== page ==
Anyway, great post!

  3. Harlan and Ken, thanks to you both for posting a comment. To be honest I wasn't sure how well this would go over compared to the other topics I blogged about over the past few months.

  4. It's an encouraging post and an answer for those who work in the DFIR field and want to learn Python but not sure how to start. They got the answer with an example how the basics learned was applied. Thanks Corey.

  5. Excellent thanks for this Corey, I intend signing up for this. Was wondering if you had any thoughts on using the legacy version (2.x) of Python referenced by Python for Informatics: Exploring Information vs the current (v3) version which promises little or no backward compatibility?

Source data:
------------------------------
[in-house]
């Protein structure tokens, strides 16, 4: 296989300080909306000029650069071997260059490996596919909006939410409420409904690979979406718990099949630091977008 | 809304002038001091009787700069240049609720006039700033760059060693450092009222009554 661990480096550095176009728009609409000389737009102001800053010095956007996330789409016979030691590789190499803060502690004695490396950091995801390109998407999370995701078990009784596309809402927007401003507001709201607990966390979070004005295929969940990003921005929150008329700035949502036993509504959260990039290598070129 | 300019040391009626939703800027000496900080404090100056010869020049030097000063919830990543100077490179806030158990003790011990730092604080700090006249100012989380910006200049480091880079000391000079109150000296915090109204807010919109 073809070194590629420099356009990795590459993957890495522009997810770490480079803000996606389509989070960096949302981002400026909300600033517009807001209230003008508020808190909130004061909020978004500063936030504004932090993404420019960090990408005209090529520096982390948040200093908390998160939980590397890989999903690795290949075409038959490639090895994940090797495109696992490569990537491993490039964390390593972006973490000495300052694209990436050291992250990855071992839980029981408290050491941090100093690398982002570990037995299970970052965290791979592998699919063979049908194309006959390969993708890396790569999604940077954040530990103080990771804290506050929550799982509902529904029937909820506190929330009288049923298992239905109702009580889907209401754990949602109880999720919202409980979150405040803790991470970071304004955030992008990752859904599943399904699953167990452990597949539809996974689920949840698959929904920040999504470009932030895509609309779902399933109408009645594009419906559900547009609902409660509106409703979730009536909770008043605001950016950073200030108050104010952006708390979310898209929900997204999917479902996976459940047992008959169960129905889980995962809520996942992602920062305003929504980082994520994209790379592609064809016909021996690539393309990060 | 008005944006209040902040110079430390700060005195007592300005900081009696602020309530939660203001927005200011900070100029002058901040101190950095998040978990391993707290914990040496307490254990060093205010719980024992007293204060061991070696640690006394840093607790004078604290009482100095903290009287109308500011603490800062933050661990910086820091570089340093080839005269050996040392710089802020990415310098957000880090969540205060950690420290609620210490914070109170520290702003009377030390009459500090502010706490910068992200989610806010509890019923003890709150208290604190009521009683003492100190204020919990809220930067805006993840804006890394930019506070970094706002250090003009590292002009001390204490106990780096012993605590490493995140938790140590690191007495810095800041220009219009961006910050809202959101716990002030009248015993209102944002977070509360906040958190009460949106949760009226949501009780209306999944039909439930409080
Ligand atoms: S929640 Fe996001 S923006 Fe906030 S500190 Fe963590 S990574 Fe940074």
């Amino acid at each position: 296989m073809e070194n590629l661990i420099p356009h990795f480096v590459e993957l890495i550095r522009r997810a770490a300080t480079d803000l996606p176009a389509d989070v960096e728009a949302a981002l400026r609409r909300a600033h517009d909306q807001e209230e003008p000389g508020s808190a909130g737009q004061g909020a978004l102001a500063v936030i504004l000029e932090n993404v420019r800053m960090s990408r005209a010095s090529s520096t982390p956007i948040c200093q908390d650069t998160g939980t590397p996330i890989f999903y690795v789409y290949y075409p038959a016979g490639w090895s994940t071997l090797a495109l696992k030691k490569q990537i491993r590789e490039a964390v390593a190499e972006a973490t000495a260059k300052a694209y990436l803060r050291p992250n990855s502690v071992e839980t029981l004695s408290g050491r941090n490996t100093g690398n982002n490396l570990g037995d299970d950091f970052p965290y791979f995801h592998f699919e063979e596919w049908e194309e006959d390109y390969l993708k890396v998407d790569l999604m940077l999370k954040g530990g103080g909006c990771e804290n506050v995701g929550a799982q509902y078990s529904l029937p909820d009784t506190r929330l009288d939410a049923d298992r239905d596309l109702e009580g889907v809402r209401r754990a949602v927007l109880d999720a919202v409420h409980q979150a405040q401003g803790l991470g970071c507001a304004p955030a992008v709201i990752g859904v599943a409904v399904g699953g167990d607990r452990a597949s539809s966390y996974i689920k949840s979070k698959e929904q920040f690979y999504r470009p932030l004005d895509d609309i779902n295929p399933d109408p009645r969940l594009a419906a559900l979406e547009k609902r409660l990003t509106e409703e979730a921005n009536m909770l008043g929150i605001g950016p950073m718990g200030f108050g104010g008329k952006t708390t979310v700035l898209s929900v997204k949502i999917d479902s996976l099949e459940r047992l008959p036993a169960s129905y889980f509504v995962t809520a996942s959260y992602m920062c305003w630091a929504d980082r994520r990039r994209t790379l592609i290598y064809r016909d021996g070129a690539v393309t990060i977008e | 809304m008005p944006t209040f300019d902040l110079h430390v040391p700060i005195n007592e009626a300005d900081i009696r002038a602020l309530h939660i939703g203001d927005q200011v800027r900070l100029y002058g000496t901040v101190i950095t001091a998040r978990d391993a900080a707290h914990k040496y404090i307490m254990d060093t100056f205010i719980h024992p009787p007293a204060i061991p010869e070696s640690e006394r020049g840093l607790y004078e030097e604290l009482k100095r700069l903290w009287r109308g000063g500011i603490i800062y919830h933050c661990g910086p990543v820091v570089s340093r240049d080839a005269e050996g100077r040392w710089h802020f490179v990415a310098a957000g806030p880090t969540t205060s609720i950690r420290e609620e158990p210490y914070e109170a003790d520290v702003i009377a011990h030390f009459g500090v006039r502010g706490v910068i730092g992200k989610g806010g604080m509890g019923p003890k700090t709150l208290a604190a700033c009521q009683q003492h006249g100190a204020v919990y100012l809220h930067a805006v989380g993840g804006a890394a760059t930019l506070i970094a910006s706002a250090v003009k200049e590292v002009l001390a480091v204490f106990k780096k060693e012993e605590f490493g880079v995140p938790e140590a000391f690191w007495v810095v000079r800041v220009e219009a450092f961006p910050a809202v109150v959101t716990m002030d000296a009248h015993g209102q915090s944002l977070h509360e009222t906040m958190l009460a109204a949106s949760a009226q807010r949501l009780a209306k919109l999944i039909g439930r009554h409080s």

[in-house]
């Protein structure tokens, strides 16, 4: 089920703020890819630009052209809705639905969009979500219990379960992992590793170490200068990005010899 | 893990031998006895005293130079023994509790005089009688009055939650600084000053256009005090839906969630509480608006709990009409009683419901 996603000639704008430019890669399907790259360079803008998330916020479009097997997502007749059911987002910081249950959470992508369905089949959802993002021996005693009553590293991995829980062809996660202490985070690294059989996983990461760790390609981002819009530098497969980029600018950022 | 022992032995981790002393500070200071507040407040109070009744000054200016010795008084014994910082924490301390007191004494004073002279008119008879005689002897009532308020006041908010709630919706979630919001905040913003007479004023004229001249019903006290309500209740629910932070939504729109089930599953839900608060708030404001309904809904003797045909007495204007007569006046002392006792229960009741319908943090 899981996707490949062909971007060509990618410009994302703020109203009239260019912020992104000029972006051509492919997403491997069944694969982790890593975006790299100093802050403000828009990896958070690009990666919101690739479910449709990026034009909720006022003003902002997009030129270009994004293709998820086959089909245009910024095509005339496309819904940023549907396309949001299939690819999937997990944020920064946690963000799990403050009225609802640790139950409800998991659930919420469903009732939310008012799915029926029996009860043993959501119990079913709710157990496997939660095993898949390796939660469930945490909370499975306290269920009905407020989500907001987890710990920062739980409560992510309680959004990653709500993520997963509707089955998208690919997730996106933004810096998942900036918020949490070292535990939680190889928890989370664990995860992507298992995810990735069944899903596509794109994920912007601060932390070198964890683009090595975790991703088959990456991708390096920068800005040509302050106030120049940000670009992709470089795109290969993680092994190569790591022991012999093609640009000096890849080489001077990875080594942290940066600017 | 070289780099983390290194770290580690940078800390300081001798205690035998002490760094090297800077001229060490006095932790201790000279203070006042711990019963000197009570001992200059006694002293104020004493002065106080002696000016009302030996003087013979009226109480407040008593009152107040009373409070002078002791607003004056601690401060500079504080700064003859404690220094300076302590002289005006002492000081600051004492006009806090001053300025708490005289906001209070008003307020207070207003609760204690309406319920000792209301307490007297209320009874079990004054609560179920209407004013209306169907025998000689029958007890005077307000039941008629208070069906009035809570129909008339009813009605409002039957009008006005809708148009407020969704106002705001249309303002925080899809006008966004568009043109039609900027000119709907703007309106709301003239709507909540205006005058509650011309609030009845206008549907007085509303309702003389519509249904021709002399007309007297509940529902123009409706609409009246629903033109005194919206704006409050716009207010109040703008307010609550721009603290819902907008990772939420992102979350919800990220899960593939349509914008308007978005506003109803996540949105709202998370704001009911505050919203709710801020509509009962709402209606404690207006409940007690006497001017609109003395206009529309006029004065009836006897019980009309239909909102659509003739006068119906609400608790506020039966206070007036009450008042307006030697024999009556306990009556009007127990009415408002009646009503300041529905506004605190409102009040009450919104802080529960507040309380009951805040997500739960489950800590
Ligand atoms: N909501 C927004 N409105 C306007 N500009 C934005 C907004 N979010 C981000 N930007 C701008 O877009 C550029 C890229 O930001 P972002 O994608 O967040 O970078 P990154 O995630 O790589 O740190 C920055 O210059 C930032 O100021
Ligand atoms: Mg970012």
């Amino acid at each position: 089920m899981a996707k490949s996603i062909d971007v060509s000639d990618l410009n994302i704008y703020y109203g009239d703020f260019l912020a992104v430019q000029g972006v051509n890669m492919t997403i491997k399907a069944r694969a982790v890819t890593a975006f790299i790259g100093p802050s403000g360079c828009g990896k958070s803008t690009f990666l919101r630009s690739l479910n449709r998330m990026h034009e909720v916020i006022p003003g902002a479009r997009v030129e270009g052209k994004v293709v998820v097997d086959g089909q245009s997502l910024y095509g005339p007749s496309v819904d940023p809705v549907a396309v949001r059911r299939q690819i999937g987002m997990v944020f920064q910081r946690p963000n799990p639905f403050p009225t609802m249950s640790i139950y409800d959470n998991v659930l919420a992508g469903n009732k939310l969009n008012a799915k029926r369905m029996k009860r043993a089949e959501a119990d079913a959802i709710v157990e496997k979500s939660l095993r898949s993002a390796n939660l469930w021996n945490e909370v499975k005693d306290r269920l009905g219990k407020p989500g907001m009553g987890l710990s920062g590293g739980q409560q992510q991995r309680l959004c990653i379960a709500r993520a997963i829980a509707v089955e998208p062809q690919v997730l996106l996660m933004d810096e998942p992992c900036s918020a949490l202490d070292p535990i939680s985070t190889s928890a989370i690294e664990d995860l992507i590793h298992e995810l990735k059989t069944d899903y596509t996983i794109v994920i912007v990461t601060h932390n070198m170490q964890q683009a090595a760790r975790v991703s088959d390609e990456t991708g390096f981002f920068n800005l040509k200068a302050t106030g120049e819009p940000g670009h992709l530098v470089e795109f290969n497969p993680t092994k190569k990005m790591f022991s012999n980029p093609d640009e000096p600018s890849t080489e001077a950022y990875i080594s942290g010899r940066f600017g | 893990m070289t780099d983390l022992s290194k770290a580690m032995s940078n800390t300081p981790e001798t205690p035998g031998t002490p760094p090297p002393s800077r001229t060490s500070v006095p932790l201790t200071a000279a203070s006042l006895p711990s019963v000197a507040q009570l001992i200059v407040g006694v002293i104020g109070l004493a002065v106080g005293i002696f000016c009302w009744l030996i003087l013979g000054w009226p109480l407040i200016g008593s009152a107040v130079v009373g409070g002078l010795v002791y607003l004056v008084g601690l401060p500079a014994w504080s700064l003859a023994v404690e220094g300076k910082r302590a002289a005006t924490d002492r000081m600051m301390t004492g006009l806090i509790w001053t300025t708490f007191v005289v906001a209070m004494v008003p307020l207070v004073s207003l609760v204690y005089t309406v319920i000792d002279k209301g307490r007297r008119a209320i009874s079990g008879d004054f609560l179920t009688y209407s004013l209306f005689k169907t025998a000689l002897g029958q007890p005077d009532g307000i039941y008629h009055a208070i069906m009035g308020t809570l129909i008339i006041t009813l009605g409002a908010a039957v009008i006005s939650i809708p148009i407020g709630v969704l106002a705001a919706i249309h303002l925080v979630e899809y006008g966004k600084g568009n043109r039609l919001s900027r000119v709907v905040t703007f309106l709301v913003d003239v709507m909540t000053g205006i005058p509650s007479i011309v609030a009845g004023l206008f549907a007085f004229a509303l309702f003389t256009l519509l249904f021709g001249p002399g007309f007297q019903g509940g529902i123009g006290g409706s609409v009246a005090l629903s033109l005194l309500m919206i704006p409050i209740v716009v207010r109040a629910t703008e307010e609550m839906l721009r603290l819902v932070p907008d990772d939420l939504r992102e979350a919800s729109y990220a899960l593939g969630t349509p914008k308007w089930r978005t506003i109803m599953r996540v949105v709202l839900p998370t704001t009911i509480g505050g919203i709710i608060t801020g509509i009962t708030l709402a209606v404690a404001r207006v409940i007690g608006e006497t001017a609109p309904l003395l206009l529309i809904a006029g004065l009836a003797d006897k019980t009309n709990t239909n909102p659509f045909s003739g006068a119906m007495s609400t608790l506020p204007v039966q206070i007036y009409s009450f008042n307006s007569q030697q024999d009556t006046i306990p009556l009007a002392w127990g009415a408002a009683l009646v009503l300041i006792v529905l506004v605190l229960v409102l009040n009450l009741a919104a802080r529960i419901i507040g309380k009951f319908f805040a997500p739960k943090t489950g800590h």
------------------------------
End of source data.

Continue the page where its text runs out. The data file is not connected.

I had already downloaded v3 before I looked at the book and as a non-programmer found myself intimidated by immediate Syntax errors - which I managed to work out but wonder what else may be in store?
    Normally I'd guess that the current version (not x.0 though :)) would be preferable to a legacy version - and yes, I know it's free :)

  6. Corey - excellent post. Just goes to show how useful and flexible Python can be for DFIR.

    Cults14 - tThe community is trying to change to v3, but most of the third party libraries are still v2 only. To be honest, I would suggest that you use whichever version you're learning from and go from there. :)